There was something very exhilarating about speaking Muriel Rukeyser’s visions of “The Outer Banks” into the wind and rain at Zuccotti Park today. I felt them torn from my lips and swallowed up by the elements. Highly unlikely that they would find a listening ear, which seemed appropriate. I’d pretty much given up on finding any poetry lovers after my reading of “Not Yet” (“A time of destruction. Of the most rigid powers in ascendance.”), which was kindly assisted by a man who offered to hold my umbrella and then, after about ten lines, broke in to inquire, “Just what exactly is going on in this poem?” “Well, she’s describing a landscape of devastation, but you kind of have to let the images wash over you.” “Yes, but are you very deep into this poem?” “I’m about halfway through.” After that, I thought I’d just as soon hold my own umbrella. Other poems I read today (all from The Speed of Darkness, Random House, 1968) included “The Poem as Mask” and “Poem” (the famous one beginning “I lived in the first century of world wars” that was so widely read after 9/11); I’d intended to read “Käthe Kollwitz,” but I was getting chilled and a really nasty shouting match had broken out between a man with a sign denouncing the Prime Minister of Singapore (or was it the President) for his purported sexual abuse of children and a man who was bellowing at him, “You fucking neo-Nazi, you racist, get out of here!” The first man was shouting about Michael Milken owing him money. Then another man, much younger, started trying to block the Singapore sign guy from entering the park. “You can’t go in there, you can’t go in.” I wanted to jump in and ask how baiting the so-called neo-Nazi could possibly be productive, but decided to let the guy in the NYPD Community Affairs raincoat handle it. “You can’t prevent anybody from going in the park,” he said mildly. “Everybody goes in the park. You can’t prevent anyone from going in the park.”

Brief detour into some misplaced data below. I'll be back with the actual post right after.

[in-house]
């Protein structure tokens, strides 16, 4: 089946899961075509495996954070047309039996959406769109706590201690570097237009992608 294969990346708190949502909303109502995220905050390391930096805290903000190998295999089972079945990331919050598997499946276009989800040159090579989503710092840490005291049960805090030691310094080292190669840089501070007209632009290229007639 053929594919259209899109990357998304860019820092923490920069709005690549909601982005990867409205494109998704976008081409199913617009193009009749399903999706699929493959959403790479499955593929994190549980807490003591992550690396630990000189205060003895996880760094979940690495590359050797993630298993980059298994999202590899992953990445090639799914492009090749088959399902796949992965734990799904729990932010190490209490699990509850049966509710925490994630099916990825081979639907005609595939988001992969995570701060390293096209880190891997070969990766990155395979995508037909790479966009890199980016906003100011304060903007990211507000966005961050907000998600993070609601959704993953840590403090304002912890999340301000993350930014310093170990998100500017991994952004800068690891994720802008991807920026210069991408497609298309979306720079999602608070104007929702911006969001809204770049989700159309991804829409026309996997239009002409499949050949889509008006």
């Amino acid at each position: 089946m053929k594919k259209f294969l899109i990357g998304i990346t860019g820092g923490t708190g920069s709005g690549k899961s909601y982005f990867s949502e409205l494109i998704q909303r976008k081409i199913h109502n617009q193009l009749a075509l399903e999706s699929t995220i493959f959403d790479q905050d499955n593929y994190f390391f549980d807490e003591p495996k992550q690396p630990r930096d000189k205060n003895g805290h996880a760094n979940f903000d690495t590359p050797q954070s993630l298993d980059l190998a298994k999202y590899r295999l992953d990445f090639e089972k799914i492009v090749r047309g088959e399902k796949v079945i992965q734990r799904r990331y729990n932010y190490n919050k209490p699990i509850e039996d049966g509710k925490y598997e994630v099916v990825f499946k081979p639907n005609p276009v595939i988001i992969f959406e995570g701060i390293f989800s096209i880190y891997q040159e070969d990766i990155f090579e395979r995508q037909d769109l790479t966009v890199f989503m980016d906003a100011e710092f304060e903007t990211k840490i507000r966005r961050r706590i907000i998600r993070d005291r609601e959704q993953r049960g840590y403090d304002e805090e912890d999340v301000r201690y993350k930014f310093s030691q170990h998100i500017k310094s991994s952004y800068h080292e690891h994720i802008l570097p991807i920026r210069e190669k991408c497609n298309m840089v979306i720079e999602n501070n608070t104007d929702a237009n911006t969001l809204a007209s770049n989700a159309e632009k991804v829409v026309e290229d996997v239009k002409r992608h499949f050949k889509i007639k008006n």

Before all that happened, I’d met a youngish man (white) who said he used to be a New York City Police detective before 9/11, and as a result didn’t want anything to do with the Wall Street area, but his friend had convinced him to come down here and see what was going on. He seemed quite open to the proceedings in Zuccotti Park, but I couldn’t quite tell if he shared the general drift of the sentiments being expressed, or simply viewed the Occupation as a singular phenomenon that had to be witnessed with one’s own eyes. “This is history in the making!” he exclaimed. I’d also met a young man (black) who was wearing a Florida State jacket and said he’d come up from Florida to be part of Occupy Wall Street “because one of my best friends was killed by the police” a year or two ago. He’s in a graduate program and writes some poetry himself. He had a female companion with him, but she hung back and didn’t join the conversation. I have to say I’m beginning to wonder what it is about standing on Broadway and reading poetry with a sign around my neck saying BECA– USE THEY’RE TRYING TO DRIVE OUR PLANET OFF A CLIFF that causes men to approach me with questions or comments, and women to walk right by. Is it that women are conditioned not to interact with strangers? Is it some signal or scent I’m giving off? I don’t mind the men, but I’d really like to know what my sisters are thinking about Occupy Wall Street; and I’d especially like to know more about what many of them are experiencing inside Zuccotti Park, that famously “leaderless” collectivity. I’ve heard and commented on various currents of discussion about the racial dynamics of OWS, and to a lesser extent class dynamics, but nobody (that I know of) seems thus far to be interested in talking about what difference gender makes at the intersection of Broadway and Liberty.